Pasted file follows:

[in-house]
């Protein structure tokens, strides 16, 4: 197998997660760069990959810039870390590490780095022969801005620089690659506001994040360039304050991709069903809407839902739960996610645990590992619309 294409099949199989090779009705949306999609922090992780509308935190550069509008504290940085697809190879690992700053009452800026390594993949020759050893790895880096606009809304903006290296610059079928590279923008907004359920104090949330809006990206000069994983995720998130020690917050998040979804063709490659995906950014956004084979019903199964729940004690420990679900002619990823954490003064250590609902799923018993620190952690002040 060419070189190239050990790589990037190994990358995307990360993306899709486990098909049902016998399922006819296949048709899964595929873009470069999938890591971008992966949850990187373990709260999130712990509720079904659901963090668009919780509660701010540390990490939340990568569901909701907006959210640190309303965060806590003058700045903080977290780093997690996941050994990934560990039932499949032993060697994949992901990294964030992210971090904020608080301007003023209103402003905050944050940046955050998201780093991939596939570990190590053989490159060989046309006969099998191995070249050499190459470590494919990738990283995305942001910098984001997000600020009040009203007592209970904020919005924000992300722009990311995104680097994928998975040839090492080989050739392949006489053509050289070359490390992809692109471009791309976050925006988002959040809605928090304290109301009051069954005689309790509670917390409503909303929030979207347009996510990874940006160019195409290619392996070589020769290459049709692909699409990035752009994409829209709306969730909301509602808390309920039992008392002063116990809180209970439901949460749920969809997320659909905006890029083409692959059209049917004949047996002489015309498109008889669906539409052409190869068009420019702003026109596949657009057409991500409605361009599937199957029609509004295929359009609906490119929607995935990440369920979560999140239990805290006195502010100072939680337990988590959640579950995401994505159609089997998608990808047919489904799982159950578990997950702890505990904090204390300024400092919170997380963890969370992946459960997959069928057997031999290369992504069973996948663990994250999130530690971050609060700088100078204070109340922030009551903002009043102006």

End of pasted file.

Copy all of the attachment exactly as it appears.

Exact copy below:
[in-house]
């Protein structure tokens, strides 16, 4: 197998997660760069990959810039870390590490780095022969801005620089690659506001994040360039304050991709069903809407839902739960996610645990590992619309 294409099949199989090779009705949306999609922090992780509308935190550069509008504290940085697809190879690992700053009452800026390594993949020759050893790895880096606009809304903006290296610059079928590279923008907004359920104090949330809006990206000069994983995720998130020690917050998040979804063709490659995906950014956004084979019903199964729940004690420990679900002619990823954490003064250590609902799923018993620190952690002040 060419070189190239050990790589990037190994990358995307990360993306899709486990098909049902016998399922006819296949048709899964595929873009470069999938890591971008992966949850990187373990709260999130712990509720079904659901963090668009919780509660701010540390990490939340990568569901909701907006959210640190309303965060806590003058700045903080977290780093997690996941050994990934560990039932499949032993060697994949992901990294964030992210971090904020608080301007003023209103402003905050944050940046955050998201780093991939596939570990190590053989490159060989046309006969099998191995070249050499190459470590494919990738990283995305942001910098984001997000600020009040009203007592209970904020919005924000992300722009990311995104680097994928998975040839090492080989050739392949006489053509050289070359490390992809692109471009791309976050925006988002959040809605928090304290109301009051069954005689309790509670917390409503909303929030979207347009996510990874940006160019195409290619392996070589020769290459049709692909699409990035752009994409829209709306969730909301509602808390309920039992008392002063116990809180209970439901949460749920969809997320659909905006890029083409692959059209049917004949047996002489015309498109008889669906539409052409190869068009420019702003026109596949657009057409991500409605361009599937199957029609509004295929359009609906490119929607995935990440369920979560999140239990805290006195502010100072939680337990988590959640579950995401994505159609089997998608990808047919489904799982159950578990997950702890505990904090204390300024400092919170997380963890969370992946459960997959069928057997031999290369992504069973996948663990994250999130530690971050609060700088100078204070109340922030009551903002009043102006």